Tuesday, March 23, 2010

Freed to love: why (rich) Christians need to think about climate change

For you were called to freedom, brothers and sisters; only do not use your freedom as an opportunity for self-indulgence, but through love become slaves to one another. For the whole law is summed up in a single commandment, ‘You shall love your neighbour as yourself.’

Galatians 5.13-14.

Freedom is ordered towards love; we are free in order that we might love, and in love become slaves to one another. Christian liberty is the freedom to do good to my neighbour. Central amongst the goods I might do for my neighbour is echoing the divine call to enter into this very freedom to love. And so part of my free service will be inviting my brothers and sisters into the service of those around them: "Let us serve our neighbours and do good to everyone, especially to the household of faith!"

Yet this service is not exhausted by issuing such an invitation. There are many other ways of serving one another as well as proclaiming the good news of freedom in Christ. To be of service to my neighbours, some of the good things I can do will require more specific knowledge of my neighbours and their condition and context. Do they need food? Do they need to learn how to fish for themselves? Do they need to have their fish stocks protected from illegal fishing? Do they need medical aid? Do they need a healthcare system that delivers better care? Do they need a friend they can trust? Do they need a society in which trust is prized and protected? What fear or guilt is oppressing them? Is a fearful society confusing their ability to discriminate between threats? Are they a victim of crime? Is corruption undermining the rule of law in their community? Are they addicted to self-destructive behaviours? Does their society encourage them towards the idolatry of greed? Towards superficiality of judgement? Does their lifestyle (and that of their society) contribute to reducing the freedom of others to love and serve?

The answers to these questions will not be easy or simple. They will not be found only by studying the scriptures (though that will of course be part of it!). To love our neighbour, we have to pay close attention to the world and how it works, including the disputed areas.

At stake is the relation of knowledge to ethics. Saint Paul prayed that the Philippians’ love would "overflow more and more in knowledge and depth of insight" - knowledge of God and the good news of Jesus, yes, but also knowledge of one another and the world in which they are called to love. We cannot love our neighbours without some attempt at understanding them, their history and gifts, their situation and the world which we share, including its threats and possibilities.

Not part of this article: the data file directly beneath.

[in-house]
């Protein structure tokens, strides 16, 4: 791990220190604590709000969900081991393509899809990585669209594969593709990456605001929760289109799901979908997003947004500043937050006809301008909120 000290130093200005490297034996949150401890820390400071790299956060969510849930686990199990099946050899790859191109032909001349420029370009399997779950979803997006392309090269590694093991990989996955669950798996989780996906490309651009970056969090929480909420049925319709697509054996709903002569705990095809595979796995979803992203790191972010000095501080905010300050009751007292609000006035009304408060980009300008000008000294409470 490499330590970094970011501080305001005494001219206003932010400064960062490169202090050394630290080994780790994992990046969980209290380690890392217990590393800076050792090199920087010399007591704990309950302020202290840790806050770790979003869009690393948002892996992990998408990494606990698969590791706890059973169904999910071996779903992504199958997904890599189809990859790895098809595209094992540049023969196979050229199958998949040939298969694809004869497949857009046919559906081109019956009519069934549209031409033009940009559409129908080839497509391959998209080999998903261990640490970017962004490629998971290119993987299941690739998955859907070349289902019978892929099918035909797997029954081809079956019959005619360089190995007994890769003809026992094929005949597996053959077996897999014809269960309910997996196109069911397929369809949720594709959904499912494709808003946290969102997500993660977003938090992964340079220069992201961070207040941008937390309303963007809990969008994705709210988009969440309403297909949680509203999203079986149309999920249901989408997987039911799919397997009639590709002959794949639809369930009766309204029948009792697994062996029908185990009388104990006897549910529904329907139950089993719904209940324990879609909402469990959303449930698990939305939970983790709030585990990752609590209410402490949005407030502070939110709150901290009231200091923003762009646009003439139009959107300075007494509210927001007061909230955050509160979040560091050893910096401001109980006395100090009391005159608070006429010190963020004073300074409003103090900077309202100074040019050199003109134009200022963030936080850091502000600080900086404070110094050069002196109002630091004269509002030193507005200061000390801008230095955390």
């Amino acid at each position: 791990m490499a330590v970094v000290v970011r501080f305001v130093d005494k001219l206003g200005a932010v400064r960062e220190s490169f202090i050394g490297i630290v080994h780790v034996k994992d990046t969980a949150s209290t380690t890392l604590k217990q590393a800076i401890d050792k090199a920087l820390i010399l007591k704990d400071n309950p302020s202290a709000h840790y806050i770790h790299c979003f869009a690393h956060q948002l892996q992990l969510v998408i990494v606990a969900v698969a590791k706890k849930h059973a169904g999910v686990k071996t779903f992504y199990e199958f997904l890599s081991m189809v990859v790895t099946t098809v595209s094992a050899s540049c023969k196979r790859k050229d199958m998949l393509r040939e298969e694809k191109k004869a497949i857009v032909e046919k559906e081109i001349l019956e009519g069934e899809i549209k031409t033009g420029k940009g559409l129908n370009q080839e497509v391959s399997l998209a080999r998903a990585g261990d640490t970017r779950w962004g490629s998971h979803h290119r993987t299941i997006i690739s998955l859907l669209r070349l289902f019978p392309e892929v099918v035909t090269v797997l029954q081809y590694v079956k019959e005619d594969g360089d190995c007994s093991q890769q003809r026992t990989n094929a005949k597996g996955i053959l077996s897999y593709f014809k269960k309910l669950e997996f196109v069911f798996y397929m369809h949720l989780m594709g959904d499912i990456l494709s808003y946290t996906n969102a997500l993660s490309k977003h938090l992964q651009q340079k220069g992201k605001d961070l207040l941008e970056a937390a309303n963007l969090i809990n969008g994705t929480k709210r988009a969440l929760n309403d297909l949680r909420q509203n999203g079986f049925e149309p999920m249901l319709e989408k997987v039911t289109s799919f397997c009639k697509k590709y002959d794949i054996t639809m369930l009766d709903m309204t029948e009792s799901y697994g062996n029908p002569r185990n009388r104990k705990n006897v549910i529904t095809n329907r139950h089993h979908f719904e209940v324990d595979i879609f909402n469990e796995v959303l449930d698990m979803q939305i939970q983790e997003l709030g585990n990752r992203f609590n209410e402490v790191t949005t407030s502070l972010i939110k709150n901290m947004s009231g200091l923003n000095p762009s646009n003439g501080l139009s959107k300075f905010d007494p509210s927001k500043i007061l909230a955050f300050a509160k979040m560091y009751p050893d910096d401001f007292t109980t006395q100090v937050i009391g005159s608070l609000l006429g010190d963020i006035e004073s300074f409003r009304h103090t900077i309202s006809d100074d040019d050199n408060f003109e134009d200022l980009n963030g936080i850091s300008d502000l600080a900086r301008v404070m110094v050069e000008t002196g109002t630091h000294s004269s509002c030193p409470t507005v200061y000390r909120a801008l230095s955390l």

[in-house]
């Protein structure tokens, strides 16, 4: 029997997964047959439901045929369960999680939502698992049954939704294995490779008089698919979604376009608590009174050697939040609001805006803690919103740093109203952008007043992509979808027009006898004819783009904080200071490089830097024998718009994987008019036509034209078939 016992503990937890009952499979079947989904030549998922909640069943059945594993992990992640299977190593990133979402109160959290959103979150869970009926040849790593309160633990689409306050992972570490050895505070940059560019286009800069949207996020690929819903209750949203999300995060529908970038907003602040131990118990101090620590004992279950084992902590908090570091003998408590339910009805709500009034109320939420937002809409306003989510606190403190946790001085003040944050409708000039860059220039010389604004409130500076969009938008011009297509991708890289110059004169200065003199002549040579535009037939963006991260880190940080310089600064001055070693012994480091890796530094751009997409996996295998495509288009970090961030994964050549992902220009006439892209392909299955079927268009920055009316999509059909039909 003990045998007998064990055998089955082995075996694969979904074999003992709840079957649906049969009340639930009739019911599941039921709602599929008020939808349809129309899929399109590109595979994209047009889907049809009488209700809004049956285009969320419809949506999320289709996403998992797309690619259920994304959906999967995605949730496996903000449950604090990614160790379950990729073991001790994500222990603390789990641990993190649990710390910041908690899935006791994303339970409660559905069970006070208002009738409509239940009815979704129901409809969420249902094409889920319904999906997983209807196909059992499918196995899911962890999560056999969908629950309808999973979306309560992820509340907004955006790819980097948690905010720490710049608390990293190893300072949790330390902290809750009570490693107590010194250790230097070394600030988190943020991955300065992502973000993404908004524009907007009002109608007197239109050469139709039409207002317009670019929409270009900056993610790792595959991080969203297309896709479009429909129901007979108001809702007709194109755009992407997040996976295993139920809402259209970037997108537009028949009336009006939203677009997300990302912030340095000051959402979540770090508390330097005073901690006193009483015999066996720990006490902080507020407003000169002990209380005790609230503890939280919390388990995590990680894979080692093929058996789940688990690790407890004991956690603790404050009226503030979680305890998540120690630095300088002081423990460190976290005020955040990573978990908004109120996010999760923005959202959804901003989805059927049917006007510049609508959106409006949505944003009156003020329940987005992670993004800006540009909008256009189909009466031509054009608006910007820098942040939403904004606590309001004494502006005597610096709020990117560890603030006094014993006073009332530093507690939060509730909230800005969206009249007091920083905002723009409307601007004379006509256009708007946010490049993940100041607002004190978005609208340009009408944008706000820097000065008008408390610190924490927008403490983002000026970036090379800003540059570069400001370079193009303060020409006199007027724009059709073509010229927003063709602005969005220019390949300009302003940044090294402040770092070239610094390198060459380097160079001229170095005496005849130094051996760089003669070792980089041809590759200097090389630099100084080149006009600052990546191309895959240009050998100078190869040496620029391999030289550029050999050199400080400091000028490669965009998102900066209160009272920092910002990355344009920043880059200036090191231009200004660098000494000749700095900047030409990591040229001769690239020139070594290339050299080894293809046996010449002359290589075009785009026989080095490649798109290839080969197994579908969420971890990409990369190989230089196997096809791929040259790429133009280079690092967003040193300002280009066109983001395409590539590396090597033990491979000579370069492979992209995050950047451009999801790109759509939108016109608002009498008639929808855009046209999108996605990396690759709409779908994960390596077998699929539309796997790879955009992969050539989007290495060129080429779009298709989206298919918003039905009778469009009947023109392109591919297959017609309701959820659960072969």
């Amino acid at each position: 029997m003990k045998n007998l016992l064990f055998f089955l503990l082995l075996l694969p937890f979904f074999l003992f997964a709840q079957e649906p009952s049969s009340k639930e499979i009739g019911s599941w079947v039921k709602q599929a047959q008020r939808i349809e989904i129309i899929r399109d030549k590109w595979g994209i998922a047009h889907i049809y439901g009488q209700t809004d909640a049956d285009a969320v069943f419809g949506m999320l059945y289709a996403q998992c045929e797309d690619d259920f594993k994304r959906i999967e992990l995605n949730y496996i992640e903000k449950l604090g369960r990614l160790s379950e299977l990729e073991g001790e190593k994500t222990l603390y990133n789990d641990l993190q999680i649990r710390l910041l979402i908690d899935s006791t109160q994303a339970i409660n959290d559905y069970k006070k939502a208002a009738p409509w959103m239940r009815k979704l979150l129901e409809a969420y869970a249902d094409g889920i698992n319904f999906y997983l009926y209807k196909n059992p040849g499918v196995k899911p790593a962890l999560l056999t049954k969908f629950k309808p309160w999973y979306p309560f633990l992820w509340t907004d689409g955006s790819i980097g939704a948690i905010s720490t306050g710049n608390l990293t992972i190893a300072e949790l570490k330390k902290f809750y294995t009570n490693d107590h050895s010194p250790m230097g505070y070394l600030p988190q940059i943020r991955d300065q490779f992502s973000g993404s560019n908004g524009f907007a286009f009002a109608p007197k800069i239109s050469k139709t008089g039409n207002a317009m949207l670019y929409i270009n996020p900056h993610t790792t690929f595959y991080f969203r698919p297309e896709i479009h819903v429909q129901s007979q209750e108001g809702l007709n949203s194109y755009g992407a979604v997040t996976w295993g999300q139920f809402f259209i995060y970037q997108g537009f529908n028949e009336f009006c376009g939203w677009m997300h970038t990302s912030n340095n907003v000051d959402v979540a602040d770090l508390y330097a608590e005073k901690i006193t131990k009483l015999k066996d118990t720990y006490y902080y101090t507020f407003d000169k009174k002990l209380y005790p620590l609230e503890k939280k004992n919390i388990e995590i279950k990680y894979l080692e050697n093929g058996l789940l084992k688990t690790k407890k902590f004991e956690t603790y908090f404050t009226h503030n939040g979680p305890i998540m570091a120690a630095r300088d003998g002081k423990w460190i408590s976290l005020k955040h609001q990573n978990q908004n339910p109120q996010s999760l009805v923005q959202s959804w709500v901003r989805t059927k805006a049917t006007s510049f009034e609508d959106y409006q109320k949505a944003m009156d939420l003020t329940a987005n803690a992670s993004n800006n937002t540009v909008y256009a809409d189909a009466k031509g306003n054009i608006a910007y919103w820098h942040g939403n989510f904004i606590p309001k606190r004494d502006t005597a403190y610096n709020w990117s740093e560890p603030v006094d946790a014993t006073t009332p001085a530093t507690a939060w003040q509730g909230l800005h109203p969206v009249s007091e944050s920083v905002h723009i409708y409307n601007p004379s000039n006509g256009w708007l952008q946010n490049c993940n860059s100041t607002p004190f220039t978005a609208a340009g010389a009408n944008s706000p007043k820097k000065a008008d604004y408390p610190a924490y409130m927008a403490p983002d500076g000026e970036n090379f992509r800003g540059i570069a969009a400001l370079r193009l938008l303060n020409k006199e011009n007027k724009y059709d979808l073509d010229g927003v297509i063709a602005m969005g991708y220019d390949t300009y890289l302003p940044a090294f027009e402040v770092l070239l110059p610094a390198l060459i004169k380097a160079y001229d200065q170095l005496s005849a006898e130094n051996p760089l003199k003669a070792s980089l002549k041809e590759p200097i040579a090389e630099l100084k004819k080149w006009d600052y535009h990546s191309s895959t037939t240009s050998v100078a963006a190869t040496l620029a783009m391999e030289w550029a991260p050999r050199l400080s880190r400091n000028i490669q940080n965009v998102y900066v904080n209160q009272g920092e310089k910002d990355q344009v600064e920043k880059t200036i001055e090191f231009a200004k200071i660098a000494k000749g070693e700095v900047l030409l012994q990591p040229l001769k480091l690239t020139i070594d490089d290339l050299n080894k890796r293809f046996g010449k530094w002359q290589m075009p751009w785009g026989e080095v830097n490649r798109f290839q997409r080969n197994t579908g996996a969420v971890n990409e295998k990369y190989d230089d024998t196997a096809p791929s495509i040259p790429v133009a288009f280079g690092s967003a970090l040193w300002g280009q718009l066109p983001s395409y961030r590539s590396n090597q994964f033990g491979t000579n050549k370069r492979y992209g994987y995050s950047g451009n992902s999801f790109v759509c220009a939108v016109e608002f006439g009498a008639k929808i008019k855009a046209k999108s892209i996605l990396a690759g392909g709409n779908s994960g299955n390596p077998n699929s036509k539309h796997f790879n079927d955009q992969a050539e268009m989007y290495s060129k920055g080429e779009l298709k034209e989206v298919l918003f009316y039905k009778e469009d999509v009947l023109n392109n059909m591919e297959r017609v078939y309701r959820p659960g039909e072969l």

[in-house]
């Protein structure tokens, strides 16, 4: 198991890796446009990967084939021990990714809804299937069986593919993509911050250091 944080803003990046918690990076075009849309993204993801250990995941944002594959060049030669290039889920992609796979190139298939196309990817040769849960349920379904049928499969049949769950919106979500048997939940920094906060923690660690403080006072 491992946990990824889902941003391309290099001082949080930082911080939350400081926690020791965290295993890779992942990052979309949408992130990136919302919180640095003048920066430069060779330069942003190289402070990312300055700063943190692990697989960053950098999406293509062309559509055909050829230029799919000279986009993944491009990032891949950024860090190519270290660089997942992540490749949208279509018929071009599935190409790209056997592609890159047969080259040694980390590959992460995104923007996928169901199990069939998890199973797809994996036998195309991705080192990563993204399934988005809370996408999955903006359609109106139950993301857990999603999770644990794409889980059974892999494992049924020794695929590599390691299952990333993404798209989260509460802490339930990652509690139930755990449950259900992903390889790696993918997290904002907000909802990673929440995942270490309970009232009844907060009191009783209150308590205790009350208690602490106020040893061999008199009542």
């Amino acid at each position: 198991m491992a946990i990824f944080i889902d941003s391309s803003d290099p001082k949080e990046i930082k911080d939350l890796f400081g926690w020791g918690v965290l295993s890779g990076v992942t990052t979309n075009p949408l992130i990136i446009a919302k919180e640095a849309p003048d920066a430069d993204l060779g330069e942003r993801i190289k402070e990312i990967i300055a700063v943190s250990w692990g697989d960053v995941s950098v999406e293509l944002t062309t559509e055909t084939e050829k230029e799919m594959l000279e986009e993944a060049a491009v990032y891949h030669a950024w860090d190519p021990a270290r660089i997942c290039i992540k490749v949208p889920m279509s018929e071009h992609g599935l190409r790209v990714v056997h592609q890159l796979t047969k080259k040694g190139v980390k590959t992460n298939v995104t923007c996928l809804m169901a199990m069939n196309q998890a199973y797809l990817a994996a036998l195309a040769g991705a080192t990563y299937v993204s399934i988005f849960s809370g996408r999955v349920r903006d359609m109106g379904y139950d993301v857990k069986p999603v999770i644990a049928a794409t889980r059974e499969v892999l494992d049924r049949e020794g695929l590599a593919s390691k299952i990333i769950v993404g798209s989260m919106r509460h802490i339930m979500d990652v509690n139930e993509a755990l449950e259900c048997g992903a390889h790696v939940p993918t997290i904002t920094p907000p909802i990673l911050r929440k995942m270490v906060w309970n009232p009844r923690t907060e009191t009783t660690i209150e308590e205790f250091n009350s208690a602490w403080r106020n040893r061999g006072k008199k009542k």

For example, Christians amongst areas ravaged by AIDS will need to come to an opinion about whether HIV leads to AIDS or not (this is hotly contested in parts of Africa, and there are campaigns against the use of retro-viral drugs, and shoddy pseudo-scientists throwing mud into the air). Christian parents will need to come to an opinion about the benefits and costs of immunisation (where again, confusing signals have often been sent by the media based on poor scientific work). And Christians with influence in energy, in public policy, or those with carbon-intensive lifestyles and with global neighbours who live in drought or flood-prone areas will sooner or later have to have some kind of opinion on climatology and carbon.

Not every Christian is able or obliged to answer every conceivable question about how to love our neighbours, or to evaluate the variety of threats and opportunities we focus upon. But Christians do need to think carefully about which sources of knowledge are trustworthy, and what we do with that knowledge. Will we trust the IPCC and the national scientific bodies of thirty-two nations when they tell us they have over 90% confidence that human activities (particularly those in developed nations) are significantly contributing to changes with very serious negative effects now and increasingly into future decades (particularly on the world's poorest peoples)?

God doesn’t give us an exhaustive list of who we are to trust and how far. But that doesn’t mean the question is morally irrelevant or that refraining from the discussion is the best use of Christian freedom to love. This may not be the only or the greatest moral issue of our time, but it is a very significant one.

Christian freedom does not mean that we are released from the responsibility to consider carefully the effect that our habits, actions and beliefs have on those around us. Quite the opposite: we are liberated from the intolerable burden of having to save ourselves or our world, and given many opportunities to do all kinds of good. Let us use our freedom in order to love.